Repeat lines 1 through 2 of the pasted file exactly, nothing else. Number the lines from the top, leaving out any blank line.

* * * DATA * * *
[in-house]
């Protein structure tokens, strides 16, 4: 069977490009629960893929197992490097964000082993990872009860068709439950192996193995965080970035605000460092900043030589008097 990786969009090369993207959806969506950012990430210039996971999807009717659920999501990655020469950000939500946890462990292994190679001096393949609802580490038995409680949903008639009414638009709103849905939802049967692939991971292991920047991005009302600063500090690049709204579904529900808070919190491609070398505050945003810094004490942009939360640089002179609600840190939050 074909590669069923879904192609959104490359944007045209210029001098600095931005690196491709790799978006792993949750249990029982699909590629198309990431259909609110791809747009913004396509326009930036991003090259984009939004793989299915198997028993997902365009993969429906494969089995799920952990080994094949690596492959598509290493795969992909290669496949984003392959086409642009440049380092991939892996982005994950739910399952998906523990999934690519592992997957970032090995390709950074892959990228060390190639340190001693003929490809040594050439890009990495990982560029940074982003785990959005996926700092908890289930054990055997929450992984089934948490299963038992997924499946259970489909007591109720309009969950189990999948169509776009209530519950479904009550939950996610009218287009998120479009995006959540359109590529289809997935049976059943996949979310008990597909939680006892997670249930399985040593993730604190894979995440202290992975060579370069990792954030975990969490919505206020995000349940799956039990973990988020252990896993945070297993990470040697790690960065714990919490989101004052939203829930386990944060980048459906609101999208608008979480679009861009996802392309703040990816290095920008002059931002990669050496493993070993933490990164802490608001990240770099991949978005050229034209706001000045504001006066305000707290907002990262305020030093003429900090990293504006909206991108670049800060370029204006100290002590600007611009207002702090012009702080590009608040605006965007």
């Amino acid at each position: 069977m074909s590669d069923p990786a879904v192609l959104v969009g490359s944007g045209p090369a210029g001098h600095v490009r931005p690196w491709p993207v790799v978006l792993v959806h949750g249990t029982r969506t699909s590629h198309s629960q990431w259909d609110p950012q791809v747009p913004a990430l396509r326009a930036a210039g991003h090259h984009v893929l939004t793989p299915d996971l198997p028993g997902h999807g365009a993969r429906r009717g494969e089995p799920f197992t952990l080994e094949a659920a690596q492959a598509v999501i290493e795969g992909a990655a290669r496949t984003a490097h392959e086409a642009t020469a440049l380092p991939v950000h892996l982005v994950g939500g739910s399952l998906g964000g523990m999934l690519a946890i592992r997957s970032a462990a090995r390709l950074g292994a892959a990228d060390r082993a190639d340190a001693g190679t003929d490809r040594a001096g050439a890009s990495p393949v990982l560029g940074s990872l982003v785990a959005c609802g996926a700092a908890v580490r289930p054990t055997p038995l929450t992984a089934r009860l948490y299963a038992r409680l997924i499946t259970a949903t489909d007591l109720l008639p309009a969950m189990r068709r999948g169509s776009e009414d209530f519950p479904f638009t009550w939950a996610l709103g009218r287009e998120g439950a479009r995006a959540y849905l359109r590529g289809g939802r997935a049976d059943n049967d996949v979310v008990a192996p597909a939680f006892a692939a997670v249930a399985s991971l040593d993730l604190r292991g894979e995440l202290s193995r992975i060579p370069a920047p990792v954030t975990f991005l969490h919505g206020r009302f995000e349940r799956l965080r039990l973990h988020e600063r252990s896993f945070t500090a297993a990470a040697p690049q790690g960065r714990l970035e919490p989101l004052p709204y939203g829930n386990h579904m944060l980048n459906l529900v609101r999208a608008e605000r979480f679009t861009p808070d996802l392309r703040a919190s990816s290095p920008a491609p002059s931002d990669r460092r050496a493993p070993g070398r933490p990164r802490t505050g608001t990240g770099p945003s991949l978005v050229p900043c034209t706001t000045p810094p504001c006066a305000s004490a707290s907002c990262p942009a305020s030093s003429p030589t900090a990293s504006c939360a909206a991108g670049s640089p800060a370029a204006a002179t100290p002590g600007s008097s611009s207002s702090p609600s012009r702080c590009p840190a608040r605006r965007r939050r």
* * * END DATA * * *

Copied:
[in-house]
């Protein structure tokens, strides 16, 4: 069977490009629960893929197992490097964000082993990872009860068709439950192996193995965080970035605000460092900043030589008097 990786969009090369993207959806969506950012990430210039996971999807009717659920999501990655020469950000939500946890462990292994190679001096393949609802580490038995409680949903008639009414638009709103849905939802049967692939991971292991920047991005009302600063500090690049709204579904529900808070919190491609070398505050945003810094004490942009939360640089002179609600840190939050 074909590669069923879904192609959104490359944007045209210029001098600095931005690196491709790799978006792993949750249990029982699909590629198309990431259909609110791809747009913004396509326009930036991003090259984009939004793989299915198997028993997902365009993969429906494969089995799920952990080994094949690596492959598509290493795969992909290669496949984003392959086409642009440049380092991939892996982005994950739910399952998906523990999934690519592992997957970032090995390709950074892959990228060390190639340190001693003929490809040594050439890009990495990982560029940074982003785990959005996926700092908890289930054990055997929450992984089934948490299963038992997924499946259970489909007591109720309009969950189990999948169509776009209530519950479904009550939950996610009218287009998120479009995006959540359109590529289809997935049976059943996949979310008990597909939680006892997670249930399985040593993730604190894979995440202290992975060579370069990792954030975990969490919505206020995000349940799956039990973990988020252990896993945070297993990470040697790690960065714990919490989101004052939203829930386990944060980048459906609101999208608008979480679009861009996802392309703040990816290095920008002059931002990669050496493993070993933490990164802490608001990240770099991949978005050229034209706001000045504001006066305000707290907002990262305020030093003429900090990293504006909206991108670049800060370029204006100290002590600007611009207002702090012009702080590009608040605006965007």